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Recent Court of Appeal judgment likely to increase the use of DBAs in English litigation

20 January 2021

The recent decision of the English Court of Appeal in Zuberi v Lexlaw [2021]1 will make the use of Damages Based Agreements (DBAs) more attractive and is therefore likely to widen the scope of funding and financing available to parties in English litigation.

The judgment held that termination provisions in a DBA, under which a solicitor recover its fees if its client terminates the DBA shortly before concluding a settlement, will not amount to a breach of the DBA Regulations 20132. This is important as it overcomes a major issue with DBAs, namely the possibility of clients terminating the DBA shortly before finalising a settlement agreement, claiming it unenforceable, and consequently avoiding paying their legal fees, as was the case in Zuberi v Lexlaw.

What is a DBA?

A DBA is a litigation risk sharing “no win no fee” agreement between a client and its lawyer, under the terms of which the lawyer’s payment (agreed fee, VAT, and certain disbursements) is contingent on the success of the case (as defined in the agreement).

DBAs are available to claimants but not to defendants, unless pursing a counterclaim.

Under the terms of a DBA, the client is not liable to pay its lawyer anything other than the payment3, which is assessed as a percentage of the damages received by the client from its opponents and is subject to a 50% cap in civil litigation cases4, 35% in employment disputes, and 25% in clinical negligence and personal injury cases.

The “no win no fee”, also known as “non-recourse”, which means that if the case is not successful (as defined in the DBA), the client is not required to compensate its legal representative. However, it may be liable for the costs of its opponent, and after the event (ATE) insurance should therefore be considered to mitigate this risk.

Failure to comply with the requirements of the DBA Regulations 2013 renders a DBA unenforceable. In which case, the client will not have to pay its lawyer under the DBA, and will not be entitled to a costs recovery from opponents, as under the indemnity principle a party cannot recover more from its opponent than it would be liable to pay its lawyer.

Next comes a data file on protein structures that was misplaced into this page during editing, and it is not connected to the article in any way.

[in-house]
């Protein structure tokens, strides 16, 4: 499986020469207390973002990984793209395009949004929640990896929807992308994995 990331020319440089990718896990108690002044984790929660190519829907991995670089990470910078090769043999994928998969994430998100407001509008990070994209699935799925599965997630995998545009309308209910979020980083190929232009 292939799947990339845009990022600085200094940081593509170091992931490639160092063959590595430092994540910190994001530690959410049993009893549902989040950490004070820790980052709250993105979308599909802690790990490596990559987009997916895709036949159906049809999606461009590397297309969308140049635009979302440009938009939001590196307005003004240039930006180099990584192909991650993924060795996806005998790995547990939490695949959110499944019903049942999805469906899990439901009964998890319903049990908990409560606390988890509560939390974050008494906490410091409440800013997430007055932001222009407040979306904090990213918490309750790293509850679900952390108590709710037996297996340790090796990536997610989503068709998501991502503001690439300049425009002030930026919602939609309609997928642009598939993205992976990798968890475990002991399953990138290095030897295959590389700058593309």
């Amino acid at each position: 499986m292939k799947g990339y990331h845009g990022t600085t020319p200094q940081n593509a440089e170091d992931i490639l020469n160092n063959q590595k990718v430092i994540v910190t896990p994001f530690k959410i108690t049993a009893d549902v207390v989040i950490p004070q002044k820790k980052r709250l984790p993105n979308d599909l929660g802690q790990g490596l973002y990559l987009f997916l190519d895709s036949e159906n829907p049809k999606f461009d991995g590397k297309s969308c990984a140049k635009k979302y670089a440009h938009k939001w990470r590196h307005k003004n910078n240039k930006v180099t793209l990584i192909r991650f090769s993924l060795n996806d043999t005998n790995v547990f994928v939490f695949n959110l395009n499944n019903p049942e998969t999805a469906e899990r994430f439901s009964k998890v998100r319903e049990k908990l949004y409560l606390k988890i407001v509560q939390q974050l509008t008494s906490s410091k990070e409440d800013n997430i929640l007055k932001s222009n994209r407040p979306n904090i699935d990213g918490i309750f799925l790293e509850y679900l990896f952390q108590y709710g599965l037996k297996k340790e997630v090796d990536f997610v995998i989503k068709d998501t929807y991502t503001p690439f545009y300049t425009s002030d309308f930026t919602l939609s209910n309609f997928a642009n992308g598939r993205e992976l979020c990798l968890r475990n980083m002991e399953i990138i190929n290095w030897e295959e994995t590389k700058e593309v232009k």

As drafted, the DBA Regulations 2013 do not permit partial DBAs, that is does not enable them to include a reduced hourly rate, payable regardless of the outcome of the matter, but with the benefit of a contingency fee in the event of success.. This resulted in them being considered less attractive.

In Zuberi v Lexlaw the Court of Appeal looked at whether the inclusion of a clause providing for payment on termination made the DBA unenforceable.

A short history of DBAs

DBAs were brought into being in 2010 for employment matters. Subsequently, the Legal Aid, Sentencing and Punishment of Offenders Act 2012 (LASPO 2012) introduced the DBA Regulations 2013 enabling DBAs to be used in civil litigation as well as employment cases. This briefing is only concerned with the use of DBAs in civil litigation.

The drafting of the DBA Regulations 2013 has been widely criticised and resulted in a lower take up of the financing mechanism than had been intended. Following a review of DBAs by the Civil Justice Council, led by Professor Rachael Mulheron of QMUL, a Report was published in 2015, which included a number of recommendations.5 Subsequently, the Ministry of Justice, in a review led by Professor Mulheron and Nicholas Bacon QC, reviewed DBAs and in its 2019 Report6 noted that greater clarity and certainty was needed, particularly over the adoption of partial or hybrid DBAs (which it appeared to endorse) and the consequence of termination provision on the enforceability of DBAs. However, to date, the recommendations have not been adopted by the government.

What happened in this case?